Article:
Bardet-Biedl Syndrome ciliopathy is linked to altered hematopoiesis and dysregulated self-tolerance

EMBO Rep. 2021 Feb 3;22(2):e50785. doi: 10.15252/embr.202050785. Epub 2021 Jan 11.


Bardet-Biedl Syndrome (BBS) is a pleiotropic genetic disease caused by the dysfunction of primary cilia. The immune system of patients with ciliopathies has not been investigated. However, there are multiple indications that the impairment of the processes typically associated with cilia may have influence on the hematopoietic compartment and immunity. In this study, we analyze clinical data of BBS patients and corresponding mouse models carrying mutations in Bbs4 or Bbs18. We find that BBS patients have a higher prevalence of certain autoimmune diseases. Both BBS patients and animal models have altered red blood cell and platelet compartments, as well as elevated white blood cell levels. Some of the hematopoietic system alterations are associated with BBS-induced obesity. Moreover, we observe that the development and homeostasis of B cells in mice is regulated by the transport complex BBSome, whose dysfunction is a common cause of BBS. The BBSome limits canonical WNT signaling and increases CXCL12 levels in bone marrow stromal cells. Taken together, our study reveals a connection between a ciliopathy and dysregulated immune and hematopoietic systems.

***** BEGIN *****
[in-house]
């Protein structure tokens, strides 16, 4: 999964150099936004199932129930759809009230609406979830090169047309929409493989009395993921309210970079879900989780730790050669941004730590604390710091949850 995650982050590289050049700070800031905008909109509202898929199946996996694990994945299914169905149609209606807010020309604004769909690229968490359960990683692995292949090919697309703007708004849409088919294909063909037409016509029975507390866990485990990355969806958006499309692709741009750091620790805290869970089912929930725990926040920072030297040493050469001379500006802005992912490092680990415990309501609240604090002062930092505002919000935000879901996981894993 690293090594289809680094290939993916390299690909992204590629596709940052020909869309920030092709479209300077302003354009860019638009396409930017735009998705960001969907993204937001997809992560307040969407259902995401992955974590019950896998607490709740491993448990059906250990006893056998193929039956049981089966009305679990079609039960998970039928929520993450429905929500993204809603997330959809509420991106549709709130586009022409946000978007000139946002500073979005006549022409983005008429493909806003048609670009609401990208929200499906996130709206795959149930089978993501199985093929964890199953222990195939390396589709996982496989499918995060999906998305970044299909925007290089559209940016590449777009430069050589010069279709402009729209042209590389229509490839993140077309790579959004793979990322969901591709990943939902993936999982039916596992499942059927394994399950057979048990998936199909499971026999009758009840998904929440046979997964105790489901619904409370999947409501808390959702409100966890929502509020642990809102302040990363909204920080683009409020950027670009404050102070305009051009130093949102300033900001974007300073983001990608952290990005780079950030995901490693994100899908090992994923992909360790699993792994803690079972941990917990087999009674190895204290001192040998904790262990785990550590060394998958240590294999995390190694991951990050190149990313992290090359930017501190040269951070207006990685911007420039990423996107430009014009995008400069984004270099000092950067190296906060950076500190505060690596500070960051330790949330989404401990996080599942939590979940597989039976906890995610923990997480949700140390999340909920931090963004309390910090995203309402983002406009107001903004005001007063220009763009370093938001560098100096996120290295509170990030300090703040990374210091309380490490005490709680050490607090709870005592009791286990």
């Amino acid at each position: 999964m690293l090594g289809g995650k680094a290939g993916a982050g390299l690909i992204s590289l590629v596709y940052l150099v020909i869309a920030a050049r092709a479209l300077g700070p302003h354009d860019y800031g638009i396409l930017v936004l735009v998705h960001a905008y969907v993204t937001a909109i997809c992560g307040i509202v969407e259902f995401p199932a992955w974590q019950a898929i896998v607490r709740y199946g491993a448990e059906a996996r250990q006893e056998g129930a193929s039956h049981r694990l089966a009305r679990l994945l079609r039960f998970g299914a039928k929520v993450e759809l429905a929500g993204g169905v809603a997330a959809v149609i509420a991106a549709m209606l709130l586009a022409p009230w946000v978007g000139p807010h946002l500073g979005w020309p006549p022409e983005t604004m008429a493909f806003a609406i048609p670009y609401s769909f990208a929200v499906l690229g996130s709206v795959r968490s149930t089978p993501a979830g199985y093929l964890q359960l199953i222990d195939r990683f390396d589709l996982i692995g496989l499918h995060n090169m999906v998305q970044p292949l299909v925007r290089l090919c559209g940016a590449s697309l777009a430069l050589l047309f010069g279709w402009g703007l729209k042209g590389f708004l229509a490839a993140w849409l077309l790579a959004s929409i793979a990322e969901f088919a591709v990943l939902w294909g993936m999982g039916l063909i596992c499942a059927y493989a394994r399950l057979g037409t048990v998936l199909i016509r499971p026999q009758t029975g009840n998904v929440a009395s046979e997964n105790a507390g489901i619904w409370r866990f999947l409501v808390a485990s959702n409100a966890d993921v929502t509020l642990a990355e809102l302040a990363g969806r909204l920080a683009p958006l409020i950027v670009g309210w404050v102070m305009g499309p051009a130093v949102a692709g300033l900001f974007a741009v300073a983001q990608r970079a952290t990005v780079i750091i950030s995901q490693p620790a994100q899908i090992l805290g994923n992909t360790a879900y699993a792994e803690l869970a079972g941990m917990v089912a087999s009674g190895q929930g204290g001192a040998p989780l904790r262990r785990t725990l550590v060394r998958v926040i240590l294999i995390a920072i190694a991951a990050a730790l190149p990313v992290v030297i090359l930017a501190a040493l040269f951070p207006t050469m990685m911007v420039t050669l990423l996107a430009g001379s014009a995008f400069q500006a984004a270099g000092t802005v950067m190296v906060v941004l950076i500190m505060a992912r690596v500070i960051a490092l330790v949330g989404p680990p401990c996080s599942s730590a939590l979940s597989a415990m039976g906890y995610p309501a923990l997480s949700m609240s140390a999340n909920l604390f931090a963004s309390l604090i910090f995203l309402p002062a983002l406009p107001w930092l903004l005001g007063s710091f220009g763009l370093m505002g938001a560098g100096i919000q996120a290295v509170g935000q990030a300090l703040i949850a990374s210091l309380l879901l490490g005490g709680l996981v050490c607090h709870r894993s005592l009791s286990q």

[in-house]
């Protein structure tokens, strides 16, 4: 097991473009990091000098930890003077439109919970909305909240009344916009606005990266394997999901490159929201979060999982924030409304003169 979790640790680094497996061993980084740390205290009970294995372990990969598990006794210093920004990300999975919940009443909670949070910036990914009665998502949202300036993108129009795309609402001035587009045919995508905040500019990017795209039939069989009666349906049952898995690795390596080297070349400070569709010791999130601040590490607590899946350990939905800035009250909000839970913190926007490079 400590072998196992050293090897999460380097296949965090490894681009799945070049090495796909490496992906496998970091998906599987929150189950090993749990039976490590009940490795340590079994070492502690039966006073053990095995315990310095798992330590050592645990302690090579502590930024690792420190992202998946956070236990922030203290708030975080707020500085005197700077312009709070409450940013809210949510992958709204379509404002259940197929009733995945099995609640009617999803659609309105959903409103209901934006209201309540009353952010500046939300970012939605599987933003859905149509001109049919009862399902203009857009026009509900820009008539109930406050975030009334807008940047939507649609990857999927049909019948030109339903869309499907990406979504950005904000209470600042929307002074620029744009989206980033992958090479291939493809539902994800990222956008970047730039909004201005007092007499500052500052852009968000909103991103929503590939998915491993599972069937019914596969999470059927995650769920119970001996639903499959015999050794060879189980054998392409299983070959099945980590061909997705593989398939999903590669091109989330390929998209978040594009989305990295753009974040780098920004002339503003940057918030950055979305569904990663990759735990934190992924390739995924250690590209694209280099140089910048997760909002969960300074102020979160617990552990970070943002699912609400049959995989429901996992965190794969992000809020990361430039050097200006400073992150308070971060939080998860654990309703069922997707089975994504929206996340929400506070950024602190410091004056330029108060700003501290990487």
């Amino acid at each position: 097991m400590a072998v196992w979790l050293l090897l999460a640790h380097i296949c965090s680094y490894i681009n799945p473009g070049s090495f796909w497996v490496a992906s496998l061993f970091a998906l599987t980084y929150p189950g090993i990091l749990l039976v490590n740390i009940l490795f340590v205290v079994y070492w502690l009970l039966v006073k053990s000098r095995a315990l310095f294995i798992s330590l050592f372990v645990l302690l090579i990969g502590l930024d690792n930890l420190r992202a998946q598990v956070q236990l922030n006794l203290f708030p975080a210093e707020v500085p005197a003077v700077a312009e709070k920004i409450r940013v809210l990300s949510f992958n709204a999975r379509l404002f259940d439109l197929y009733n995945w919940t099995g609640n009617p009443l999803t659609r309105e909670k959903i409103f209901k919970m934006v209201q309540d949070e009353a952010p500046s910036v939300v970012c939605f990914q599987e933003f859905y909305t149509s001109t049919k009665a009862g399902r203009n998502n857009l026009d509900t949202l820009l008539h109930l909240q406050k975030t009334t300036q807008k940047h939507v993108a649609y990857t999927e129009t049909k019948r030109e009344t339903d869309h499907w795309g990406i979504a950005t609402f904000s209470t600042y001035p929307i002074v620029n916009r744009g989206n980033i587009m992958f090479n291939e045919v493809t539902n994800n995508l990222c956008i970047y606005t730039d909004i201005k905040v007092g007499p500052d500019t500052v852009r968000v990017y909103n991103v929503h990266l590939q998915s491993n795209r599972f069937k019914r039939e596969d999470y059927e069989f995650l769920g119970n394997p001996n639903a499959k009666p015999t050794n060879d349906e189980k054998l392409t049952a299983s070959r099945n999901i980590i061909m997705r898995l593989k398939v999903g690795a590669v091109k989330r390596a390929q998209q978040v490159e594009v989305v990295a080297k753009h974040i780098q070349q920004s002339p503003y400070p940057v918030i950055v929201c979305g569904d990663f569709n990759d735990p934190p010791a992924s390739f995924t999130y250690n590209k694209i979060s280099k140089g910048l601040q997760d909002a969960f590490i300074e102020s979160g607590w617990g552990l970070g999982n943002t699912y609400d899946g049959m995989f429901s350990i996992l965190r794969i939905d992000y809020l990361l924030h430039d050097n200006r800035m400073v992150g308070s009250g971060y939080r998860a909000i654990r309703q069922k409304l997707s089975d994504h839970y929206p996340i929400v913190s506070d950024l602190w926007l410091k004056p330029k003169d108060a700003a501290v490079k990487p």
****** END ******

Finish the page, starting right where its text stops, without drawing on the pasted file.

Keywords: Bardet-Biedl Syndrome; CXCL12; ciliopathy; immunity; obesity.

Publication types

  • Research Support, Non-U.S. Gov't

MeSH terms

  • Animals
  • Autoimmune Diseases*
  • Bardet-Biedl Syndrome* / complications
  • Bardet-Biedl Syndrome* / genetics
  • Cilia
  • Disease Models, Animal
  • Hematopoiesis* / genetics
  • Humans
  • Mice
  • Microtubule-Associated Proteins / genetics
  • Mutation


  • BBS4 protein, mouse
  • Microtubule-Associated Proteins